Over the river we can hear the fervent thrum of flamenco shoes as locals practise their craft before we head to our first of many tapas bars. We get our fill of rich, delectable bites washed down with the finest local vino tinto before hurrying into Teatro Flamenco, arguably the best (read: most authentic, least touristy) flamenco theatre school in Seville. We sit front row of the diminutive toy-like auditorium in front of thick blue velvet curtains and cannot help but snigger at its perfectly Lynchian Surrealism.
The hour-long show is a rollercoaster of high-octane drama fiercely performed by just four artists, with such skilled musicianship and deft dance moves, it’s as if their lives depend on it. All improvised content, the show is seriously impressive and we can understand why Aldara wanted us to experience real flamenco, this side of the river. As we wipe the dancers’ sweat from our own brows (we’re that close), we shuffle out of the auditorium more than a little bit stunned and newly in love with Seville, yes, but more specifically Triana.
It is time for a change of scene and so from David Lynch to Stanley Kubrick, we head up the river to Barceló Sevilla Renacimiento, the second of our luxury stays and a five-star hotel that couldn’t be further in aesthetics from the former. Modelled after New York’s modernist masterpiece, the Guggenheim Museum, Renacimiento, with its trio of interlocking circular buildings and stacked curvy interior, recalls, too, the visual style of 2001: A Space Odyssey – a mid-century design lover’s dream.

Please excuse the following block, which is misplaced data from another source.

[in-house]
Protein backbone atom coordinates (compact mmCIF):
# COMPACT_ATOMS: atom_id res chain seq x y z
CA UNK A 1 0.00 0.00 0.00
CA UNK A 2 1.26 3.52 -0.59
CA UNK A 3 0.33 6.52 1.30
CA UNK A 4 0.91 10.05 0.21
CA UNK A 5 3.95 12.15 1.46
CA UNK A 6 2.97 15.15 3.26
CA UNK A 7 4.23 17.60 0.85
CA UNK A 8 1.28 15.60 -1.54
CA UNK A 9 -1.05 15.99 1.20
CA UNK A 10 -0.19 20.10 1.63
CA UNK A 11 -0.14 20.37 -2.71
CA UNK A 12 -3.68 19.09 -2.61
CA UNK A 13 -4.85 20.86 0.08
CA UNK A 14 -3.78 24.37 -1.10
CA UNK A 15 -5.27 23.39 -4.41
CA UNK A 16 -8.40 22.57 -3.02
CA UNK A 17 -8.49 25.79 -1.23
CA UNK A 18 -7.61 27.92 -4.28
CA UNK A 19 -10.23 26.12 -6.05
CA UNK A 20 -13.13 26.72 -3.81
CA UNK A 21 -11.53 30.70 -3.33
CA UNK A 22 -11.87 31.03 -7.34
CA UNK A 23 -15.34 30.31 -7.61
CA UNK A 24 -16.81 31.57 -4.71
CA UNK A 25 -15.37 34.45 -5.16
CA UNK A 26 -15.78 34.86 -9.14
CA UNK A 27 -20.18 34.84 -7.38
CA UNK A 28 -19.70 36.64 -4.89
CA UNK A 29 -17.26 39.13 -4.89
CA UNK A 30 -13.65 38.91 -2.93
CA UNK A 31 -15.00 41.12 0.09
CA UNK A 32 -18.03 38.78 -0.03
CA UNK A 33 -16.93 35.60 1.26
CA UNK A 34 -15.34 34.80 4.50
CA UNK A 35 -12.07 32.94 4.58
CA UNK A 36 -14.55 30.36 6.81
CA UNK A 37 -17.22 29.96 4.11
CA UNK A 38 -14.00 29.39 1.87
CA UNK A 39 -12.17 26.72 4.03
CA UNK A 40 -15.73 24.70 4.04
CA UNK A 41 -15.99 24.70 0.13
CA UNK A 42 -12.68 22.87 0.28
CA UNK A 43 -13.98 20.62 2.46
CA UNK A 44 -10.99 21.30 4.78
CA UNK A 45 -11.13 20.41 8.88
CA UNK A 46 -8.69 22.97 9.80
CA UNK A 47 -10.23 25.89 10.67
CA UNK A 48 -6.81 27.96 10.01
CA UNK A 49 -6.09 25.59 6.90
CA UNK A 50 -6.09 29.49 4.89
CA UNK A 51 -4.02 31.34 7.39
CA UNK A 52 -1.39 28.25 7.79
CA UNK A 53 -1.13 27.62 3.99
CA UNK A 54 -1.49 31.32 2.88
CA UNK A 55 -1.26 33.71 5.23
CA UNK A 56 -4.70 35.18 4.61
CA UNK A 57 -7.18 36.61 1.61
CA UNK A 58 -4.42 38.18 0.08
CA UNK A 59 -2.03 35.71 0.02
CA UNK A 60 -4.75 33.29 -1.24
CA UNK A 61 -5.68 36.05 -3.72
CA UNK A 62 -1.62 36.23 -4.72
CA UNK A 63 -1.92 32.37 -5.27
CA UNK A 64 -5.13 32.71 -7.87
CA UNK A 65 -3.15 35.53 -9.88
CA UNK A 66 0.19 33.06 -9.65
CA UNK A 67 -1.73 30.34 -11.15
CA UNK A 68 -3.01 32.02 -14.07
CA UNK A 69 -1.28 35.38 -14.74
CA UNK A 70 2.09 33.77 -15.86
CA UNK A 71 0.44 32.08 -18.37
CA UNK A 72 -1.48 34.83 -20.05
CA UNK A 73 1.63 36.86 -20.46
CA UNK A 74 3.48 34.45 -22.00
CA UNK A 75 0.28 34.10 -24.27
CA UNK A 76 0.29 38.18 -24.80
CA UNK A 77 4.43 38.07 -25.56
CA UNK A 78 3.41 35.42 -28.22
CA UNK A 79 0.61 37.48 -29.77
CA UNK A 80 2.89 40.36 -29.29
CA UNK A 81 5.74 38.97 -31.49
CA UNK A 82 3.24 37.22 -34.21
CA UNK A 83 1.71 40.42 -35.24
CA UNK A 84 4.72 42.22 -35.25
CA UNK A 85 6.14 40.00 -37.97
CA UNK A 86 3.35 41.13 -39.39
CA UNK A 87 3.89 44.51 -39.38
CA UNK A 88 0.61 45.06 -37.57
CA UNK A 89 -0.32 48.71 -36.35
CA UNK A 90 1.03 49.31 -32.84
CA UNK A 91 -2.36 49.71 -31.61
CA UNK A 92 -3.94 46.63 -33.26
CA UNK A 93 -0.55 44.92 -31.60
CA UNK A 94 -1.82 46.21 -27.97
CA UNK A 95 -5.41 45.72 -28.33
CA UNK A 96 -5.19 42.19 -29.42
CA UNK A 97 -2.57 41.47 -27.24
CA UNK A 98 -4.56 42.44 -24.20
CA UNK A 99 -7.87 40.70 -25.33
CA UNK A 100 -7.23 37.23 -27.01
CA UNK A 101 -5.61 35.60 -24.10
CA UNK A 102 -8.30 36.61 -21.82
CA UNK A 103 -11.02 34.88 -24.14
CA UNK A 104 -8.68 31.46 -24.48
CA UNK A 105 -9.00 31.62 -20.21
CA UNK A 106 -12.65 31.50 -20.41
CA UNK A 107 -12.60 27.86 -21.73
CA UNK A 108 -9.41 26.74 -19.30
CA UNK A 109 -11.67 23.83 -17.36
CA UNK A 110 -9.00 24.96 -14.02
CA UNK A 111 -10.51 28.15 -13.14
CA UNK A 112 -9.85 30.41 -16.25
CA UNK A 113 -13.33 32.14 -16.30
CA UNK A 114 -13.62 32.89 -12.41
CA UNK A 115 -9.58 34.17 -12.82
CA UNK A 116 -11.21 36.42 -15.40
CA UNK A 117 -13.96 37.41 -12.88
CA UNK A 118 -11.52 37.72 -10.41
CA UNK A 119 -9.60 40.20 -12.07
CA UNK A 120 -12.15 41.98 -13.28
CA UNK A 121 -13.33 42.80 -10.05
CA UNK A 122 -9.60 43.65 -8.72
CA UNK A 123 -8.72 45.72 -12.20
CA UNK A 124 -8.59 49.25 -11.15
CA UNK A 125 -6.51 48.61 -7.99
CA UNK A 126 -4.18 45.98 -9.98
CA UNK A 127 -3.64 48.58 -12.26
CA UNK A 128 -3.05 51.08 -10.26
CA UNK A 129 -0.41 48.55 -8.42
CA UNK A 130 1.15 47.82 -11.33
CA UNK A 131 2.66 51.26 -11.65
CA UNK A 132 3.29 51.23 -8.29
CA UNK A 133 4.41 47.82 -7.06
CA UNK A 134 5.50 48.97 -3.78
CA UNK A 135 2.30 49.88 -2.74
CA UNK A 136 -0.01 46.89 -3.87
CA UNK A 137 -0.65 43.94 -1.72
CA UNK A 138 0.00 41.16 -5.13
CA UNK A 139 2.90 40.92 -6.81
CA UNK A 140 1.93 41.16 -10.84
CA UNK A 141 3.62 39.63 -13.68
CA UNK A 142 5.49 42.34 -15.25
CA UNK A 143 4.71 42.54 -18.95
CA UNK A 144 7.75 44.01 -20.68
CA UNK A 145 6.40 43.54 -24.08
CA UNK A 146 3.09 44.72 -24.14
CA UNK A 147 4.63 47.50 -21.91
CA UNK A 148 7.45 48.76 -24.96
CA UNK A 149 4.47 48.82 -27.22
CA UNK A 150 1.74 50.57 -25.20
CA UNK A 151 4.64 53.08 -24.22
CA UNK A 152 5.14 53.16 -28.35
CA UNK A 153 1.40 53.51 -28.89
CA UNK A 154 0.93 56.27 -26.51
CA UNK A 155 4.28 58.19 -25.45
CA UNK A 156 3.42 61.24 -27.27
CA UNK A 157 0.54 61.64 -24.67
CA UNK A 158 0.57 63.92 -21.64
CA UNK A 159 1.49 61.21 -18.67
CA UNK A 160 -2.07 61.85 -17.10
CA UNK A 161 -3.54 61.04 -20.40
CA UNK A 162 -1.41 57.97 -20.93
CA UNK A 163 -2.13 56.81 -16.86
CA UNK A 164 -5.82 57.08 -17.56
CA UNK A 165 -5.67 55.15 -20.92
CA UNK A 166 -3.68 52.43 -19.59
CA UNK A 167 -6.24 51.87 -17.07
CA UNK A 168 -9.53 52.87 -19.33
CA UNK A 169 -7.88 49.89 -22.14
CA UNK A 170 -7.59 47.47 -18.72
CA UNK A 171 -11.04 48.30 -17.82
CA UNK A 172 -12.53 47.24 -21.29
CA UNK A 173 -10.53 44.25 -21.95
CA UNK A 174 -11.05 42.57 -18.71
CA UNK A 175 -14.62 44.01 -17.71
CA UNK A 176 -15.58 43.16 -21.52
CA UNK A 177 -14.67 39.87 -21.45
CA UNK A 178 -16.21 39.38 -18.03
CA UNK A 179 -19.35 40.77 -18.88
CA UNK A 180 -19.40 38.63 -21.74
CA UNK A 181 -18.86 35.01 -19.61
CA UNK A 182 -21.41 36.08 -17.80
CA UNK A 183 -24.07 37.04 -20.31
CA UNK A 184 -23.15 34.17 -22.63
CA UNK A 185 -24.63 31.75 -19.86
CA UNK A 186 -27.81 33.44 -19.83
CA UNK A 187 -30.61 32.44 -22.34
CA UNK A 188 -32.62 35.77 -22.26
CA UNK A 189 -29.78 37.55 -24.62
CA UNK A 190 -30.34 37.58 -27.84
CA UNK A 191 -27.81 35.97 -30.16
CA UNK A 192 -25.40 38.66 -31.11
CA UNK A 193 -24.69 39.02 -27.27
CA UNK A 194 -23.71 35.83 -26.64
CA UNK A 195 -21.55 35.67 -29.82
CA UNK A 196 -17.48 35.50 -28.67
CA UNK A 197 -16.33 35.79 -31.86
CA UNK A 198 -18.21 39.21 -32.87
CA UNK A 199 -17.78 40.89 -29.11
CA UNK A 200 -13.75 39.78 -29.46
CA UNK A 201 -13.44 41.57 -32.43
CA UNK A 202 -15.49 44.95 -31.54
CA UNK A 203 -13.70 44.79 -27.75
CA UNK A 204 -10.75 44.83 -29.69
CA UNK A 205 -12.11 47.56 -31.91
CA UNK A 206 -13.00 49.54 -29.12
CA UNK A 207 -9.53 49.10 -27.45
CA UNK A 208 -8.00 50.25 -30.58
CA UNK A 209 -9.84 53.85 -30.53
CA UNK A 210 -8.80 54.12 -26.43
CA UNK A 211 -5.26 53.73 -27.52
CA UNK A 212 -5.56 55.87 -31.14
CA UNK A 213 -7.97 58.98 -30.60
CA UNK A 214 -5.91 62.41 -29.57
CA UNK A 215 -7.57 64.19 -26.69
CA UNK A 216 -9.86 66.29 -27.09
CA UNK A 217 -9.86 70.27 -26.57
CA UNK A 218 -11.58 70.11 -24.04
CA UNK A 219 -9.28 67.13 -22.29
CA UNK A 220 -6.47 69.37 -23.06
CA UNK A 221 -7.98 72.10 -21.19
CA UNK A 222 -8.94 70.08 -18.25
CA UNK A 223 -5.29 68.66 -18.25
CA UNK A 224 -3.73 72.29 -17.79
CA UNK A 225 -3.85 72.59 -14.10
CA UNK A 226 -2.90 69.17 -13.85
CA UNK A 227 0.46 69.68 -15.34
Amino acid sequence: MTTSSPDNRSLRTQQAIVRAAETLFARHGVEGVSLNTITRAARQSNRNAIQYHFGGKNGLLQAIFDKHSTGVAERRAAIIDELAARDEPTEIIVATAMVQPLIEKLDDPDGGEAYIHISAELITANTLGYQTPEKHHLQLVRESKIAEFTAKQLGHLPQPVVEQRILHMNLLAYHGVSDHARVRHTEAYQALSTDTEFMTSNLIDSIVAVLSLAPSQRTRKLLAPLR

We’re slightly out of town here (albeit not at all by our London standards), and suddenly there’s space. The vast entrance lobby is overlooked by an imposing central structure of swooping curves – the corridors holding some 295 spacious and light-filled rooms. The modernist look continues with in-room décor interior designed to complement the arresting architecture: think clean lines and funky furniture pieces with a distinct mid-century edge. On arrival, we are blinded with Sevillian sunshine from our suite’s expansive floor-to-ceiling windows and can’t help but fall back onto our sumptuous king-sized bed to soak it all up. But there’s so much more to explore here, including an indulgent indoor/outdoor heated pool, and to do that we must travel in retrofuture pods that seemingly float from floor to floor: evidently Seville hotels boast a strong elevator game.
We spend the rest of our visit in and out of tiny tapas bars we find off the beaten track; we ogle at the majesty of the jewel-encrusted Virgen de la Esperanza de Macarena; we take in the drama of the Plaza de España; and we find yet more orange trees to sit under, as we sip, and bask in that special Andalusian sunshine. We’d bottle it up if we could. It really does glow.
Rates at Alfonso XIII, a Luxury Collection Hotel, start from €250 (+34 954 91 7000; hotel-alfonsoxiii-sevilla.com)
Rates at Barceló Sevilla Renacimiento start from €79 per night based on two sharing a deluxe room on a room only basis (+34 954 46 22 22; barcelo.com)
Tapas and Flamenco: A Tale of Triana, €125 (sevilla.mimofood.com)